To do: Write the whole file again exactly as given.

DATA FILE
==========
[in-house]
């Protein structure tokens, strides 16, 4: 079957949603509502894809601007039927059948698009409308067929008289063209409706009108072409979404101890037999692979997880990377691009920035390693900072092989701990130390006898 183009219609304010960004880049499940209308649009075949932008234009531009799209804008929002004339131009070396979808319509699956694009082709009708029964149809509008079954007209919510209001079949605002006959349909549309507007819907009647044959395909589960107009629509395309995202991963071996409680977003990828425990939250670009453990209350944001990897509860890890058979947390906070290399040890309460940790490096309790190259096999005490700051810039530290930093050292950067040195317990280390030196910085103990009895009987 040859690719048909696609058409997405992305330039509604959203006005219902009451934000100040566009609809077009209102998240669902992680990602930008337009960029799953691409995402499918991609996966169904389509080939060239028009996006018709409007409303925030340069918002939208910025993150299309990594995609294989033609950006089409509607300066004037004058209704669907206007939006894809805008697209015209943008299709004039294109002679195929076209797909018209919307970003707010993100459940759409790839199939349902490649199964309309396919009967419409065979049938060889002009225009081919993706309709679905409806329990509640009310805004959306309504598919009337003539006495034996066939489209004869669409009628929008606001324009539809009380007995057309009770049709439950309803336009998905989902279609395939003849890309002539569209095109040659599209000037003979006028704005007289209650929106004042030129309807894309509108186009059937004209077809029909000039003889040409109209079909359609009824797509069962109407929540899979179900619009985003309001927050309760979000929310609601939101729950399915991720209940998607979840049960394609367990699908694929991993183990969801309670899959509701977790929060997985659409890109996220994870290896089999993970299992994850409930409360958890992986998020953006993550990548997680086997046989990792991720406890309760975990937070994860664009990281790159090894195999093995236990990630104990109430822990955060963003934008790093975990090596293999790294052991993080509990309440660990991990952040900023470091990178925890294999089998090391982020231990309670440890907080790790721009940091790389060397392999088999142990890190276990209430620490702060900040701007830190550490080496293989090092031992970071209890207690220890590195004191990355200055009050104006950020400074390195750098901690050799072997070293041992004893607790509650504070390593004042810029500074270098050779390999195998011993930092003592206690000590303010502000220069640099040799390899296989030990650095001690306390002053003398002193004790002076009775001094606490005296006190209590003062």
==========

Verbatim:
[in-house]
């Protein structure tokens, strides 16, 4: 079957949603509502894809601007039927059948698009409308067929008289063209409706009108072409979404101890037999692979997880990377691009920035390693900072092989701990130390006898 183009219609304010960004880049499940209308649009075949932008234009531009799209804008929002004339131009070396979808319509699956694009082709009708029964149809509008079954007209919510209001079949605002006959349909549309507007819907009647044959395909589960107009629509395309995202991963071996409680977003990828425990939250670009453990209350944001990897509860890890058979947390906070290399040890309460940790490096309790190259096999005490700051810039530290930093050292950067040195317990280390030196910085103990009895009987 040859690719048909696609058409997405992305330039509604959203006005219902009451934000100040566009609809077009209102998240669902992680990602930008337009960029799953691409995402499918991609996966169904389509080939060239028009996006018709409007409303925030340069918002939208910025993150299309990594995609294989033609950006089409509607300066004037004058209704669907206007939006894809805008697209015209943008299709004039294109002679195929076209797909018209919307970003707010993100459940759409790839199939349902490649199964309309396919009967419409065979049938060889002009225009081919993706309709679905409806329990509640009310805004959306309504598919009337003539006495034996066939489209004869669409009628929008606001324009539809009380007995057309009770049709439950309803336009998905989902279609395939003849890309002539569209095109040659599209000037003979006028704005007289209650929106004042030129309807894309509108186009059937004209077809029909000039003889040409109209079909359609009824797509069962109407929540899979179900619009985003309001927050309760979000929310609601939101729950399915991720209940998607979840049960394609367990699908694929991993183990969801309670899959509701977790929060997985659409890109996220994870290896089999993970299992994850409930409360958890992986998020953006993550990548997680086997046989990792991720406890309760975990937070994860664009990281790159090894195999093995236990990630104990109430822990955060963003934008790093975990090596293999790294052991993080509990309440660990991990952040900023470091990178925890294999089998090391982020231990309670440890907080790790721009940091790389060397392999088999142990890190276990209430620490702060900040701007830190550490080496293989090092031992970071209890207690220890590195004191990355200055009050104006950020400074390195750098901690050799072997070293041992004893607790509650504070390593004042810029500074270098050779390999195998011993930092003592206690000590303010502000220069640099040799390899296989030990650095001690306390002053003398002193004790002076009775001094606490005296006190209590003062």